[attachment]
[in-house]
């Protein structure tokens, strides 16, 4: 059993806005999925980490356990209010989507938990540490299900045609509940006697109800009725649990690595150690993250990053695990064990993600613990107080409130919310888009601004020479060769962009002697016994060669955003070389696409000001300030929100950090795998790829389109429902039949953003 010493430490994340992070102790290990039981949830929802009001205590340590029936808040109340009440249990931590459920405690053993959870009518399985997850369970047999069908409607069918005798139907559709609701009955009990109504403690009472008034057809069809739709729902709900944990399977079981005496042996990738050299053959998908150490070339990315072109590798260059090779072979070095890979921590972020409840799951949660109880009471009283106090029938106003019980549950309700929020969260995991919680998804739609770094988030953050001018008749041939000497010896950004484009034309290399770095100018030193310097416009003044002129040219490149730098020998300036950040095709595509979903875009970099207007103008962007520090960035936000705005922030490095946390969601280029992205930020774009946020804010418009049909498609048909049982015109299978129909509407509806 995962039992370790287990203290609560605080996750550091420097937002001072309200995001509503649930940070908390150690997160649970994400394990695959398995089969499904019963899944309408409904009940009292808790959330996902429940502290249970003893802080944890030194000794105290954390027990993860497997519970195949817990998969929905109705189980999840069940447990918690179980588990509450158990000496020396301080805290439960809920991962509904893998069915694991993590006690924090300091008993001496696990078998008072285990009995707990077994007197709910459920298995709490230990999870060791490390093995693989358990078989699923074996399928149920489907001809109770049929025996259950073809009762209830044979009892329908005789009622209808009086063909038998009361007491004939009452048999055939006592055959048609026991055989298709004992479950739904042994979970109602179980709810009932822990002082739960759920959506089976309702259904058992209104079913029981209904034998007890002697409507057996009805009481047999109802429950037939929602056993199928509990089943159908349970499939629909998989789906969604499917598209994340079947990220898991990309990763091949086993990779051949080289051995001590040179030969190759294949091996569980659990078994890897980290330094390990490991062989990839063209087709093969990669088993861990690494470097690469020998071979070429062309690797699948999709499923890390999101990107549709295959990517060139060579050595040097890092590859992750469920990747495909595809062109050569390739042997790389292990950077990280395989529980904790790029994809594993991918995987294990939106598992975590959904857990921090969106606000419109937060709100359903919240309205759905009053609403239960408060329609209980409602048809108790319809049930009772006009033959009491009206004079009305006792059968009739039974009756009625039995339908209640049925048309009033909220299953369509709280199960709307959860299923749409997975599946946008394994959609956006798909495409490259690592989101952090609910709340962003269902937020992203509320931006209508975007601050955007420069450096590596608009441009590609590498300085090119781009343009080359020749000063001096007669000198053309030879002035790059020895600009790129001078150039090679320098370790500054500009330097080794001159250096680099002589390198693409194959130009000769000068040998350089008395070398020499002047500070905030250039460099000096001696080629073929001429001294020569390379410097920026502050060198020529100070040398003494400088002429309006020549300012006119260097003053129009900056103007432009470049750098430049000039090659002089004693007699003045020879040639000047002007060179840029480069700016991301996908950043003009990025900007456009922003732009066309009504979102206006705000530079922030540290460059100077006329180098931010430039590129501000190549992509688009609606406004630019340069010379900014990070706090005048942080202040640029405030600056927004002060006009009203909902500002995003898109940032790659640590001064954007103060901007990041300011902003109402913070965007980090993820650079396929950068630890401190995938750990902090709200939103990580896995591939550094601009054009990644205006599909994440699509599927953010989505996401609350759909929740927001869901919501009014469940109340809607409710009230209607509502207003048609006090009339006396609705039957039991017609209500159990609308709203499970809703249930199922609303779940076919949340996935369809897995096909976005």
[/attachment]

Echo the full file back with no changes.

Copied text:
[in-house]
């Protein structure tokens, strides 16, 4: 059993806005999925980490356990209010989507938990540490299900045609509940006697109800009725649990690595150690993250990053695990064990993600613990107080409130919310888009601004020479060769962009002697016994060669955003070389696409000001300030929100950090795998790829389109429902039949953003 010493430490994340992070102790290990039981949830929802009001205590340590029936808040109340009440249990931590459920405690053993959870009518399985997850369970047999069908409607069918005798139907559709609701009955009990109504403690009472008034057809069809739709729902709900944990399977079981005496042996990738050299053959998908150490070339990315072109590798260059090779072979070095890979921590972020409840799951949660109880009471009283106090029938106003019980549950309700929020969260995991919680998804739609770094988030953050001018008749041939000497010896950004484009034309290399770095100018030193310097416009003044002129040219490149730098020998300036950040095709595509979903875009970099207007103008962007520090960035936000705005922030490095946390969601280029992205930020774009946020804010418009049909498609048909049982015109299978129909509407509806 995962039992370790287990203290609560605080996750550091420097937002001072309200995001509503649930940070908390150690997160649970994400394990695959398995089969499904019963899944309408409904009940009292808790959330996902429940502290249970003893802080944890030194000794105290954390027990993860497997519970195949817990998969929905109705189980999840069940447990918690179980588990509450158990000496020396301080805290439960809920991962509904893998069915694991993590006690924090300091008993001496696990078998008072285990009995707990077994007197709910459920298995709490230990999870060791490390093995693989358990078989699923074996399928149920489907001809109770049929025996259950073809009762209830044979009892329908005789009622209808009086063909038998009361007491004939009452048999055939006592055959048609026991055989298709004992479950739904042994979970109602179980709810009932822990002082739960759920959506089976309702259904058992209104079913029981209904034998007890002697409507057996009805009481047999109802429950037939929602056993199928509990089943159908349970499939629909998989789906969604499917598209994340079947990220898991990309990763091949086993990779051949080289051995001590040179030969190759294949091996569980659990078994890897980290330094390990490991062989990839063209087709093969990669088993861990690494470097690469020998071979070429062309690797699948999709499923890390999101990107549709295959990517060139060579050595040097890092590859992750469920990747495909595809062109050569390739042997790389292990950077990280395989529980904790790029994809594993991918995987294990939106598992975590959904857990921090969106606000419109937060709100359903919240309205759905009053609403239960408060329609209980409602048809108790319809049930009772006009033959009491009206004079009305006792059968009739039974009756009625039995339908209640049925048309009033909220299953369509709280199960709307959860299923749409997975599946946008394994959609956006798909495409490259690592989101952090609910709340962003269902937020992203509320931006209508975007601050955007420069450096590596608009441009590609590498300085090119781009343009080359020749000063001096007669000198053309030879002035790059020895600009790129001078150039090679320098370790500054500009330097080794001159250096680099002589390198693409194959130009000769000068040998350089008395070398020499002047500070905030250039460099000096001696080629073929001429001294020569390379410097920026502050060198020529100070040398003494400088002429309006020549300012006119260097003053129009900056103007432009470049750098430049000039090659002089004693007699003045020879040639000047002007060179840029480069700016991301996908950043003009990025900007456009922003732009066309009504979102206006705000530079922030540290460059100077006329180098931010430039590129501000190549992509688009609606406004630019340069010379900014990070706090005048942080202040640029405030600056927004002060006009009203909902500002995003898109940032790659640590001064954007103060901007990041300011902003109402913070965007980090993820650079396929950068630890401190995938750990902090709200939103990580896995591939550094601009054009990644205006599909994440699509599927953010989505996401609350759909929740927001869901919501009014469940109340809607409710009230209607509502207003048609006090009339006396609705039957039991017609209500159990609308709203499970809703249930199922609303779940076919949340996935369809897995096909976005």